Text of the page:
Mongolia_Hidden Methane Time Bomb

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Global climate change is one of the most important issues facing modern society.

Global mean surface air temperatures have increased approximately 0.68C over

the past century resulting in the retreat of glaciers, thawing of permafrost and

sea ice, increase in river discharge and alteration of terrestrial and aquatic

ecosystems in ways that demand both immediate and long-term societal response

(Overpeck et al. 1997; IPCC 2001; Peterson et al. 2002; Romanovsky et al. 2002;

ACIA 2004; Hinzman et al. 2005; Stern Review 2006).


Projections suggest even greater warming resulting from rising greenhouse gas

concentrations over the twenty-first century (IPCC 2001, forthcoming).

Methane (CH4) is the third most important greenhouse gas in the atmosphere after

carbon dioxide (CO2) and water vapour, and it is arguably the most dynamic. During

the last glacial period, the concentration of atmospheric CH4 rose and fell by 50% in

association with rapid climate warming (Brooket al. 2000;Dallenbachet al. 2000). It

has increased by approximately 250% since the pre-industrial era, exceeding the rate

of CO2 increase by 120% (IPCC 2001). Numerous recent works suggest that significant

new sources of atmospheric CH4 are still being identified.

Warm temperatures from 1989 to 1998 led to the thaw of massive ice

wedges that had been stable for thousands of years in northern Alaska, Russian Tundra

and especially Northern Mongolia, thus exposing unprotected permafrost to the atmosphere,

which in turn emits catastrophic amounts of methane.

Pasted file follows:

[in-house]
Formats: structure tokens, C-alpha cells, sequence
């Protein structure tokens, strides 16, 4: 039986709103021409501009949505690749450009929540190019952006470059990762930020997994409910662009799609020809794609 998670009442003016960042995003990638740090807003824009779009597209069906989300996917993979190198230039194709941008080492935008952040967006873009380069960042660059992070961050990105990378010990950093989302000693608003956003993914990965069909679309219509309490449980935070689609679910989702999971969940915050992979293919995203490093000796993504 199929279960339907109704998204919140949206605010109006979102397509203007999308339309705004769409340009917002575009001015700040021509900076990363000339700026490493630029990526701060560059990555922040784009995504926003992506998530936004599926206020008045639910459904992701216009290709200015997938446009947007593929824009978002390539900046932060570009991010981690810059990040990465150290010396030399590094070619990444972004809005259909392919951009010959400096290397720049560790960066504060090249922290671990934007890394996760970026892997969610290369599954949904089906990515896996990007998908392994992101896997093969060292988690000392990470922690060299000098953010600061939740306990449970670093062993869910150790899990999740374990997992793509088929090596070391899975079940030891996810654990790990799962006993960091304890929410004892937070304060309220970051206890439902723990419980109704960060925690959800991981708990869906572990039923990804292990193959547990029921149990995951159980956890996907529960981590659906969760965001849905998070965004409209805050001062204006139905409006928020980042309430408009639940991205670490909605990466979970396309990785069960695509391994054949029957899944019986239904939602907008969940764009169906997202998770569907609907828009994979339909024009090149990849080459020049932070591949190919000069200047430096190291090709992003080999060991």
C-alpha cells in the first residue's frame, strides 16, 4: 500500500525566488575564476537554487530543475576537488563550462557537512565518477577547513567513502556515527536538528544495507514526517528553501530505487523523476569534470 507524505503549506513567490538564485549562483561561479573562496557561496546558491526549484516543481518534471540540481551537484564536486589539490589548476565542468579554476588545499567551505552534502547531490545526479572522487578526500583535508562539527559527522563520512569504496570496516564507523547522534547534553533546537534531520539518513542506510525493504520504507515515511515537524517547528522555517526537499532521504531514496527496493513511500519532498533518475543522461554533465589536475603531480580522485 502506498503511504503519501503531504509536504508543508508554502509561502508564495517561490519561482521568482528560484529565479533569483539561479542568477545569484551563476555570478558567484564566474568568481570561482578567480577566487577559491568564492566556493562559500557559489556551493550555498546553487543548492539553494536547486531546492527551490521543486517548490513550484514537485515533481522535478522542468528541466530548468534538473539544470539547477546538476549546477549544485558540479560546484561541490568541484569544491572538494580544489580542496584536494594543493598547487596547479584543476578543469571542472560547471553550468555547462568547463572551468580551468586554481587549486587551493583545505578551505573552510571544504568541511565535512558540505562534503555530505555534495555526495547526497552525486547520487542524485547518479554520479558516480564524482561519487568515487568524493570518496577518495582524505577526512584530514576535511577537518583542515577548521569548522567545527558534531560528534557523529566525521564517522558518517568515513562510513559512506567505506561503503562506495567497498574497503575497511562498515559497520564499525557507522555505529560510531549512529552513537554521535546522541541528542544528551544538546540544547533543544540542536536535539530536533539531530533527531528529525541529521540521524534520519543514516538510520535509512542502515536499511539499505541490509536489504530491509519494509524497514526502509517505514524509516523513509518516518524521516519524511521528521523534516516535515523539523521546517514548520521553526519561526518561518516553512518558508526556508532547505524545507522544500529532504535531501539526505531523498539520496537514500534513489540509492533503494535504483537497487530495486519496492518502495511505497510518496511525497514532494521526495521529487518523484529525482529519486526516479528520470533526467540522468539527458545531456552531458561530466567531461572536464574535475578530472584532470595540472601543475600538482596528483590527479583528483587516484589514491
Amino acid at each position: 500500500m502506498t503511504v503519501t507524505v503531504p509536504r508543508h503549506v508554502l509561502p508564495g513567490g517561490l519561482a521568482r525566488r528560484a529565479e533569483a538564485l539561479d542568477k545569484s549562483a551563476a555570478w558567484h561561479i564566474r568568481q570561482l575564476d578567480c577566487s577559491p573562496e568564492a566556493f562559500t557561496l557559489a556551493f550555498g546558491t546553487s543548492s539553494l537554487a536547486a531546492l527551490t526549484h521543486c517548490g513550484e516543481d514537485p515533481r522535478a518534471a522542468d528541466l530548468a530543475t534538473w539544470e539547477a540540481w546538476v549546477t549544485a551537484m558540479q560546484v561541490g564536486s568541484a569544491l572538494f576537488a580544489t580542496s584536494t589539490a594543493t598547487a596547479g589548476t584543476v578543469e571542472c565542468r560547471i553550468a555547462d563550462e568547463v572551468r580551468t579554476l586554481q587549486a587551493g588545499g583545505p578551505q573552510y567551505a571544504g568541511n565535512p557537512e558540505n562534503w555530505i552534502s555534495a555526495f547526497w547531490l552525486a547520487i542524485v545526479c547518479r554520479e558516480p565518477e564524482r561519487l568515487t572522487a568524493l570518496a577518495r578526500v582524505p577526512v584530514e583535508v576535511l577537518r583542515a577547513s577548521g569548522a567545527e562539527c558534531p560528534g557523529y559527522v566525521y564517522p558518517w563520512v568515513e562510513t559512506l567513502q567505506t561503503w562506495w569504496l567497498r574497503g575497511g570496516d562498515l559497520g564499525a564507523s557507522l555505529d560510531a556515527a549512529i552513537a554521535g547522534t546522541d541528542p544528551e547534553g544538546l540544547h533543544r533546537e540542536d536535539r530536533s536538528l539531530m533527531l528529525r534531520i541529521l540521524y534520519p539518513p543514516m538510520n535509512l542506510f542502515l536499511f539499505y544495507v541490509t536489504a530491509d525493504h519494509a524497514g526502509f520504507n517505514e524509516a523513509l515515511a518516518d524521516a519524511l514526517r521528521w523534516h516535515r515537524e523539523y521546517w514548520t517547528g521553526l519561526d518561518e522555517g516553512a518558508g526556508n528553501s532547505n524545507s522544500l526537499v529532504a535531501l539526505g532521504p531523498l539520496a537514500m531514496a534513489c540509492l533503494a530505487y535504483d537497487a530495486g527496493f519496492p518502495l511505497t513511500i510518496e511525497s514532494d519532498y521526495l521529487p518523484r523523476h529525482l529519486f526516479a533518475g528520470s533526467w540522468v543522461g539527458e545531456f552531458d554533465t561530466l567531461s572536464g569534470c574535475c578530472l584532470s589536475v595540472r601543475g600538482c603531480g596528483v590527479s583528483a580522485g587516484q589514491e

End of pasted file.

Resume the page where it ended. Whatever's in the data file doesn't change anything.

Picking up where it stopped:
The focus of this study is to identify and emphasize the undeniable growth

of methane emissions in Mongolia, compared and contrasted with CO2 emissions in the same area.


The sample data has been taken from :



CO2 vs Methane Emissions in Mongolia between 1992-2012



Brook, E. J., Harder, S., Severinghaus, J., Steig, E. J. & Sucher, C. M. 2000 On the origin and

timing of rapid changes in atmospheric methane during the last glacial period. Global

Biogeochem. Cycles 14, 559–572. (doi:10.1029/1999GB001182)

Dallenbach, A., Blunier, T., Fluckiger, J. & Stauffer, B. 2000 Changes in the atmospheric CH4

gradient between Greenland and Antarctica during the Last Glacial and the transition to the

Holocene. Geophys. Res. Lett. 27, 1005–1008. (doi:10.1029/1999GL010873)

Overpeck, J. T. et al. 1997 Arctic and environmental change of the last four centuries. Science 278,

1251–1256. (doi:10.1126/science.278.5341.1251)

Peterson, B. J., Holmes, R. M., McClelland, J. W., Vorosmarty, C. J., Lammers, R. B.,

Shiklomanov, A. I. & Rahmstorf, S. 2002 Increasing river discharge to the Arctic Ocean.

Science 298, 2171–2173. (doi:10.1126/science.1077445)

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